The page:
PostScript: De-fuse Dagan

Dagan example is more than enough for Israel seriously to reconsider whether heads of security organizations should be known to public.

Meir Dagan at Jpost Conference 370 (photo credit: Screenshot)
Meir Dagan at Jpost Conference 370
(photo credit: Screenshot)
There was a time, not so long ago, when the names of the heads of the Mossad and the Shin Bet were secret. These people remained, for the most part, anonymous for a good part of their lives after handing over to the next generation. These were people who had the state’s most sacred secrets in their heads, and who did not flaunt their travel plans around, even deep into retirement.
Nowadays it seems these blokes just can’t shut up, and they make a beeline for every microphone they can lay their hands on, resulting in a disservice to both the country and themselves.
Meir Dagan, the immediate former head of the Mossad, for example, would have vastly served both better by remaining silent. The damage he has done by opening the public debate in Israel and the world on the Iranian nuclear issue and the indelible, unfair and irresponsible aspersions he has cast on Israel’s leadership, are not worthy of a person who people have to believe was responsible, even-headed, and loyal.
Instead, he has come out as impulsive, self-serving, totally irresponsible and void of self-control to the point where at Sunday’s Jerusalem Post Conference in New York, he stooped to calling a minister in the government “a liar” in front of an audience of 1,200 people who had come to celebrate Israel, not watch its leadership squabble on the stage.
By virtue of the position he held, when Dagan speaks about Iran we have to take him seriously. When he speaks about irresponsible Israeli leadership, we have to take heed – or so one would think. The sinking feeling I have as I watch his public performances, however, has made me lose all respect for him and left me wondering how on earth we could have placed the country’s security in the hands of a man incapable of displaying appropriate behavior and national solidarity in front of an audience determined the cheer Israel on.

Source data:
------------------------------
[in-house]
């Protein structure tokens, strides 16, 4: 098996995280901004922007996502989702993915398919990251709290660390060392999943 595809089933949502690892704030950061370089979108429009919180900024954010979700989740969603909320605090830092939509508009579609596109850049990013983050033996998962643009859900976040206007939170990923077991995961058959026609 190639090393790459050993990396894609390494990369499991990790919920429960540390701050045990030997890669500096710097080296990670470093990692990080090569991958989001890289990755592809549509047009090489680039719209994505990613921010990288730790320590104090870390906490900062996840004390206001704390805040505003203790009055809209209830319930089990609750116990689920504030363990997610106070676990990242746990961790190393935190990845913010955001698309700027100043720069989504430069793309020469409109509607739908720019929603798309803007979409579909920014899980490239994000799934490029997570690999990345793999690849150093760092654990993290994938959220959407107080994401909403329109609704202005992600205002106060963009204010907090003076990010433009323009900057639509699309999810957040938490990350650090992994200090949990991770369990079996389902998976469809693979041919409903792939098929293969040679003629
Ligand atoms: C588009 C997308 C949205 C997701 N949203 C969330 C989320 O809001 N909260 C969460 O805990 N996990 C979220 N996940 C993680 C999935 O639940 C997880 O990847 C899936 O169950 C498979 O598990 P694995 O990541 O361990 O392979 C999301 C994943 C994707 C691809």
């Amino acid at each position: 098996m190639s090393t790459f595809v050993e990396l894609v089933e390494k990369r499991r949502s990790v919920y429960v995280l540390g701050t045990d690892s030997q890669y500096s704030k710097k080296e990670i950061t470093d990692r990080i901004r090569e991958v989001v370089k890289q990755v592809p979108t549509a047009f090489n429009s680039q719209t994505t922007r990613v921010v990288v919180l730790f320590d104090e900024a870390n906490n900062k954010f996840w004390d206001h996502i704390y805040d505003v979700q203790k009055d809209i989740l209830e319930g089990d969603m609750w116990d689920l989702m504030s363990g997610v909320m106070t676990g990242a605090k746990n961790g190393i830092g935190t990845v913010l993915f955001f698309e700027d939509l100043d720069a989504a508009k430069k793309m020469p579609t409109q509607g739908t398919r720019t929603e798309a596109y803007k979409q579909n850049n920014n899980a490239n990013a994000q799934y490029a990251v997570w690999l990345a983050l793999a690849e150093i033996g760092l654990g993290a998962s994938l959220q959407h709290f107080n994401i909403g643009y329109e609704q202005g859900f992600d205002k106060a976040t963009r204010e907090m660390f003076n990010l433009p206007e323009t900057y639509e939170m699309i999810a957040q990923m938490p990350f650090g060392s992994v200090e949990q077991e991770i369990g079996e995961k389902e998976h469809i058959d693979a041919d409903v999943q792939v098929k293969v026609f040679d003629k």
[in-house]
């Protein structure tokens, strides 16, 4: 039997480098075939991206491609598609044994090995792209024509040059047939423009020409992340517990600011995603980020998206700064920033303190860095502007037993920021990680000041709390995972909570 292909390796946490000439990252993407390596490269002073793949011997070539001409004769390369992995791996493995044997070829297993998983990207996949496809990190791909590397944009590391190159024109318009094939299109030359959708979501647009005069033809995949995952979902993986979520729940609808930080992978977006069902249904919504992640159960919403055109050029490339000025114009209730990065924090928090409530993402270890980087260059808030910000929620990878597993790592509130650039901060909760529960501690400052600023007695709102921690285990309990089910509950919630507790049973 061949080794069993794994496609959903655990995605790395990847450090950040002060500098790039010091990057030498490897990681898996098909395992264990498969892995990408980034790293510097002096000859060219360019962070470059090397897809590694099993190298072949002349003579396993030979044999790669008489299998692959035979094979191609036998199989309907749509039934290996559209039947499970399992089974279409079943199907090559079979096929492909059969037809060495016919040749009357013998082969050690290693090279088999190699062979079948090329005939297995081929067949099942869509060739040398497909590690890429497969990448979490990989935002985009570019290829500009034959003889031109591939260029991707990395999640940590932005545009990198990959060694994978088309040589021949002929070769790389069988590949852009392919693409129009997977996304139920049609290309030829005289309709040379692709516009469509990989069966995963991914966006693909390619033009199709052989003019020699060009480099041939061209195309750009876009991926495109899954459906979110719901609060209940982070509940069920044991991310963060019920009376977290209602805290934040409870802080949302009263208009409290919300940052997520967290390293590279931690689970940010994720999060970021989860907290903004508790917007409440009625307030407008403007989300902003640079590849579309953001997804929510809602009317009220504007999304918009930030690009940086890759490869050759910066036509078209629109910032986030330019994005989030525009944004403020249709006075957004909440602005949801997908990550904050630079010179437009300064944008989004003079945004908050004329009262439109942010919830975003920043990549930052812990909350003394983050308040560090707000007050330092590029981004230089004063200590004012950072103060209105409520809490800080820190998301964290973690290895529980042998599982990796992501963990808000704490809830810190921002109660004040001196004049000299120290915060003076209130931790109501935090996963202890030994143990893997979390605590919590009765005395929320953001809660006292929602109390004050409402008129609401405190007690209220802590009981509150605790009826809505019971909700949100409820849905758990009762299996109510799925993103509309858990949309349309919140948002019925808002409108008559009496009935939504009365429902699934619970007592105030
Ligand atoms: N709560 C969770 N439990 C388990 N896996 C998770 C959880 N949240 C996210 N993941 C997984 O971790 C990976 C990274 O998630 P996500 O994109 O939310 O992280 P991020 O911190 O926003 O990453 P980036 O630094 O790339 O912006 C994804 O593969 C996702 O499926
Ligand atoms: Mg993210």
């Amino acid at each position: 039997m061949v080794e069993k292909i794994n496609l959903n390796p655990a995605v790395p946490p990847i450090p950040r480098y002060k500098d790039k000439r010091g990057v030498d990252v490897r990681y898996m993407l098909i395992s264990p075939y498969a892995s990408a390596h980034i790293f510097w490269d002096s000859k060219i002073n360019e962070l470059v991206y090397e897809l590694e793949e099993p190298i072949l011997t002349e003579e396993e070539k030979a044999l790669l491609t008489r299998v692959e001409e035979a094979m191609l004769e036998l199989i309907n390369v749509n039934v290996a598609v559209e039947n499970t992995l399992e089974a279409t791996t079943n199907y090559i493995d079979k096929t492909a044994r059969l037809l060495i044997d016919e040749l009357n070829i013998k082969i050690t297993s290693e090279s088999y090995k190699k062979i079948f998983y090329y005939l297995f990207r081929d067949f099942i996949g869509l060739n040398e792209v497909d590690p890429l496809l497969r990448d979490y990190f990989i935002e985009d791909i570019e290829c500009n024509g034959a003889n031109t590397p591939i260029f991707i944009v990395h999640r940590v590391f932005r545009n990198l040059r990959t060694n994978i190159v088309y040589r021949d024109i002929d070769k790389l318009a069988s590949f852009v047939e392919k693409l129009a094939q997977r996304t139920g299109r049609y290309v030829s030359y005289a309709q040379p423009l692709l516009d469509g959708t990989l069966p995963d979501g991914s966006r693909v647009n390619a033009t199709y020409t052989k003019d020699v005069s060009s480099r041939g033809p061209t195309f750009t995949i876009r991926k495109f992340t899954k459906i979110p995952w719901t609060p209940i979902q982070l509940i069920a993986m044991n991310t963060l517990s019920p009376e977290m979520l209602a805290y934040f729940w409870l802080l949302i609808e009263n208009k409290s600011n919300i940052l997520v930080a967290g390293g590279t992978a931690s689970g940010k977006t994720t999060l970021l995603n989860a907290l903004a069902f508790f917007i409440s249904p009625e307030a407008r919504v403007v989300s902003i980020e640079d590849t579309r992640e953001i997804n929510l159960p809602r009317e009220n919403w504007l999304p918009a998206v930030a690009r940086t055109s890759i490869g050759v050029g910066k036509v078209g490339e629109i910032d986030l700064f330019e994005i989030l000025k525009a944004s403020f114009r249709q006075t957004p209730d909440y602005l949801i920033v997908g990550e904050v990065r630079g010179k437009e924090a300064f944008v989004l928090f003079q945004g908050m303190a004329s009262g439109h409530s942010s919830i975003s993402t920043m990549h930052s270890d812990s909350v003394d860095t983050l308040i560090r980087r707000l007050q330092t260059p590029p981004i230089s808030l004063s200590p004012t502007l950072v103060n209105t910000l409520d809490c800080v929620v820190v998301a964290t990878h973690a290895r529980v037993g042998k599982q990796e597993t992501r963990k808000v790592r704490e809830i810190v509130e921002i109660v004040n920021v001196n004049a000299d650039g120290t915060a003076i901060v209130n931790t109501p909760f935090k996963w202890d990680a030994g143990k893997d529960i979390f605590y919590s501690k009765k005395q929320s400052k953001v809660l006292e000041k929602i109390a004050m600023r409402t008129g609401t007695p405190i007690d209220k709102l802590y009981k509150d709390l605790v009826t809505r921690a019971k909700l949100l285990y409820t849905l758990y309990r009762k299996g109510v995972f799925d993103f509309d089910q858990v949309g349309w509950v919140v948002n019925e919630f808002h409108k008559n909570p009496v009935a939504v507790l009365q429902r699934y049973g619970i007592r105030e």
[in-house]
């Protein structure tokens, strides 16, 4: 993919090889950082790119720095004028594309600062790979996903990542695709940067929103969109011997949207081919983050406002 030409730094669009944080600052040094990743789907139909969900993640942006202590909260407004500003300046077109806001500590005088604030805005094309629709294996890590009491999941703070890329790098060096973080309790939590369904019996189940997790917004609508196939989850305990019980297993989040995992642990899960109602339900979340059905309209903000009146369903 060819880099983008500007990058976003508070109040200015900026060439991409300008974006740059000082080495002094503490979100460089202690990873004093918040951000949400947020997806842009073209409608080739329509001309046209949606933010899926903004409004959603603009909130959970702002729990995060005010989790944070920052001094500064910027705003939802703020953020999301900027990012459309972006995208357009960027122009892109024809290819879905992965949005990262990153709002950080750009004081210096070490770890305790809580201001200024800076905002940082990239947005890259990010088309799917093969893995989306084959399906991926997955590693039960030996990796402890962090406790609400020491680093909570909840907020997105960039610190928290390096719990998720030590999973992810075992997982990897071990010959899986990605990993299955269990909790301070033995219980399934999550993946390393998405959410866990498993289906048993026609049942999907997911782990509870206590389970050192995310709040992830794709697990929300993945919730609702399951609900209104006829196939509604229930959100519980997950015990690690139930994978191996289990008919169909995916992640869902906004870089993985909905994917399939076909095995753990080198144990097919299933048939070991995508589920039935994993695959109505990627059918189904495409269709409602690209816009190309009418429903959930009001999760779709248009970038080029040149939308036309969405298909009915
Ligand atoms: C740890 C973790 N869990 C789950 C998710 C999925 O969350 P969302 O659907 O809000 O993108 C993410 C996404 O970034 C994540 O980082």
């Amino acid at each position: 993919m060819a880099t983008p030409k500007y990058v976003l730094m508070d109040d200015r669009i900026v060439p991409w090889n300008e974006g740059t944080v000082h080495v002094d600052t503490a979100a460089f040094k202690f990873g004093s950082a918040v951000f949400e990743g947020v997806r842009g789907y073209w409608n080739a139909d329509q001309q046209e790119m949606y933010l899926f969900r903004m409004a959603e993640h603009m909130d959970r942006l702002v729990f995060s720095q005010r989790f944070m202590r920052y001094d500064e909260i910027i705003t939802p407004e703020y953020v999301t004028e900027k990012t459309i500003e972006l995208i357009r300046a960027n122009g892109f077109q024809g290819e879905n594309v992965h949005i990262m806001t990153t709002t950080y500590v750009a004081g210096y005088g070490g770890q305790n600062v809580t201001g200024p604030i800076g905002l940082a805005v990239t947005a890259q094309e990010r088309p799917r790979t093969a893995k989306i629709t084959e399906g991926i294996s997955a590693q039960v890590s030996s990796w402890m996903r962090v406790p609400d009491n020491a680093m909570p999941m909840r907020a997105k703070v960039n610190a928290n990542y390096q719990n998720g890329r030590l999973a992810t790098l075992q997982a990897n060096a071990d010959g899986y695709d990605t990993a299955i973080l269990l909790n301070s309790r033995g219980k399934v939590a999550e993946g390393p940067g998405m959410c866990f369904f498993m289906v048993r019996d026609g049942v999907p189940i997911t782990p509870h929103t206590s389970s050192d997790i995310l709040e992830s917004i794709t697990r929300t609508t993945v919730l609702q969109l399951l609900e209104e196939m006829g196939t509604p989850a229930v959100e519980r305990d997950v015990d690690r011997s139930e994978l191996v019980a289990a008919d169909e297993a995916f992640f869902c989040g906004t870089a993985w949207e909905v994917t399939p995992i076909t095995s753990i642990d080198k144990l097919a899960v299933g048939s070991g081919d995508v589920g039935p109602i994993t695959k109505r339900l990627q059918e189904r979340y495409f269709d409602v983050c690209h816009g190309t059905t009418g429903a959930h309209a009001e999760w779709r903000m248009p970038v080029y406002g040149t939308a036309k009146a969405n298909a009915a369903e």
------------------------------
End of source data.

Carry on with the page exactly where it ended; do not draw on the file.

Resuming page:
When Ariel Sharon brought Dagan into the Mossad, the talk was that Sharon had chosen a bulldozer like himself to shake the place up, which Dagan did very quickly and, some would argue, all-too thoroughly, throwing some of the baby out with the bathwater and leading to operational catastrophes such as the assassination of Mahmoud al-Mabhouh, the Hamas strongman, in Dubai in January 2010. While successful, unfortunately for Israel, the operation was filmed in real time by some two dozen surveillance cameras at the Al Bustan Rotana Hotel, where Mabhouh met his death at the hands of two of the most unlikely tennis players you would ever meet, and presented to the world as a 27-minute edited spy thriller by Dubai’s police chief, Dhai Khalfan Tamim, exposing legions of Israeli agents, their methods and the passports stolen from some of Israel’s best friends such as Britain and Canada, to mention but a few, the Israeli agents used on their mission.